Continuing from our post from yesterday, Francis Cardinal George takes us from the complex development (and corruption) of the Augustinian notion of the City of God affecting the City of Man through late antiquity and the Middle Ages until the Emergence of the Modern. I always find this transition in history so interesting because I was brought up to celebrate the “birth of science” and the “Age of Rationalism” or “The Enlightenment.” Nowadays I tend to think of it as “The Darkenment,” which is another extreme but at least captures the sense that something was lost as well as gained.
A Compromise with Augustine’s the City of Man
The dark underside of the ideal unity of the social order informed by religious faith was the use of state power, often uninfluenced by moral considerations of its limits, to enforce religious conformity — a conformity more often used for political than for genuinely religious ends. The reaction to this misuse of power justified modernity’s understanding of religious freedom. What created modern consciousness is a breakdown of classical Christian participation metaphysics and the consequent emergence of a secular arena at best only incidentally related to God.
It is this modern, non-participatory, ideological context that impoverishes most of our discussions of religion and politics. It is most evident, perhaps, not in the loss of visual symbols to integrate space but in the creation of rival calendars to shape the rhythm of public life. In the modern era, national feasts and ceremonies replaced the liturgical calendar of the Church, whose feasts become private observances. The end of the modern era, however, is signaled by the inability of the secular calendar to call people out of their private concerns into the rhythm of a shared public life. National holidays have become primarily occasions for private recreation. Time itself becomes a field to be personally scheduled, a function of private purposes. A rigorously secularized society is less and less able to call people to any kind of participation.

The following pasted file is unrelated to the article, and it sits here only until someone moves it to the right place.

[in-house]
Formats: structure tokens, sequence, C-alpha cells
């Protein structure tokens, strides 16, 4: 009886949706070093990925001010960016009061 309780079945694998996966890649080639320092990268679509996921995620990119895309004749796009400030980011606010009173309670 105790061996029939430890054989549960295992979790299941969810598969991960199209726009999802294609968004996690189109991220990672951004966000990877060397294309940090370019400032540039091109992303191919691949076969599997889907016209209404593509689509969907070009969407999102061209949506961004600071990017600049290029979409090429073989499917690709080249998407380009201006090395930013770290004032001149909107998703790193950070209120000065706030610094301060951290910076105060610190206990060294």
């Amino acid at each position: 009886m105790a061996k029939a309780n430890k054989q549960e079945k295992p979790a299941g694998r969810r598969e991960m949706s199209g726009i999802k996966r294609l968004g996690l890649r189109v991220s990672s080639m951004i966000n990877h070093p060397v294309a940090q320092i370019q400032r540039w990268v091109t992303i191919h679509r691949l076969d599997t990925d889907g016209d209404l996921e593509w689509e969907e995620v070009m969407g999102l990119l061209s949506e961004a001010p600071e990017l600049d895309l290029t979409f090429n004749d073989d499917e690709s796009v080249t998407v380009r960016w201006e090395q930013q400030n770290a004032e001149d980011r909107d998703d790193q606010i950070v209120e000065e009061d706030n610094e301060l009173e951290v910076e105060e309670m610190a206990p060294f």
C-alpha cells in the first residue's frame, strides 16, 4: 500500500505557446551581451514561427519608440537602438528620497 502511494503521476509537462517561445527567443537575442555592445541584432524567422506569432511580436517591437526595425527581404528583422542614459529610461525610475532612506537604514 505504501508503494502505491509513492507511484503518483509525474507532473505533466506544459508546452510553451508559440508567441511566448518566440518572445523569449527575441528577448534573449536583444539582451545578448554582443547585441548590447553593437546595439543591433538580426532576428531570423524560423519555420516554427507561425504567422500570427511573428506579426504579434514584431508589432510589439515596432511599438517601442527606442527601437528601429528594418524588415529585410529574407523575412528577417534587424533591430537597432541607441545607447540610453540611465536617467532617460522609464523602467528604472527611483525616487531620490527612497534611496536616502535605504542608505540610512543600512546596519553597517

The loss of the communio ontology in Western thought begins, perhaps surprisingly, just after Aquinas, in the writings of Duns Scotus. Scotus consciously repudiates the Thomistic analogy of being — predicated upon participation — and adopts a univocal conception of being. Though it was perhaps Scotus’s intention to draw the world and God into closer connection, this epistemological and ontological shift had the opposite effect. In maintaining that God and the world can be described with a univocal (vocab: having only one meaning; unambiguous) concept of being.
Scotus implied that the divine and the non-divine are both instances of some greater and commonly shared power of existence. But in so doing, he radically separated God from the world, rendering the former a supreme being (however infinite) and the latter a collectivity of beings. In opting for the univocity of the idea of existence, Scotus set God and world alongside each other, thereby separating “nature” and “grace” far more definitively than Aquinas or Augustine ever had and effectively undermining a metaphysics of creation and participation. God is no longer that generous power in which all things exist but rather that supreme being next to whom or apart from whom all other beings exist.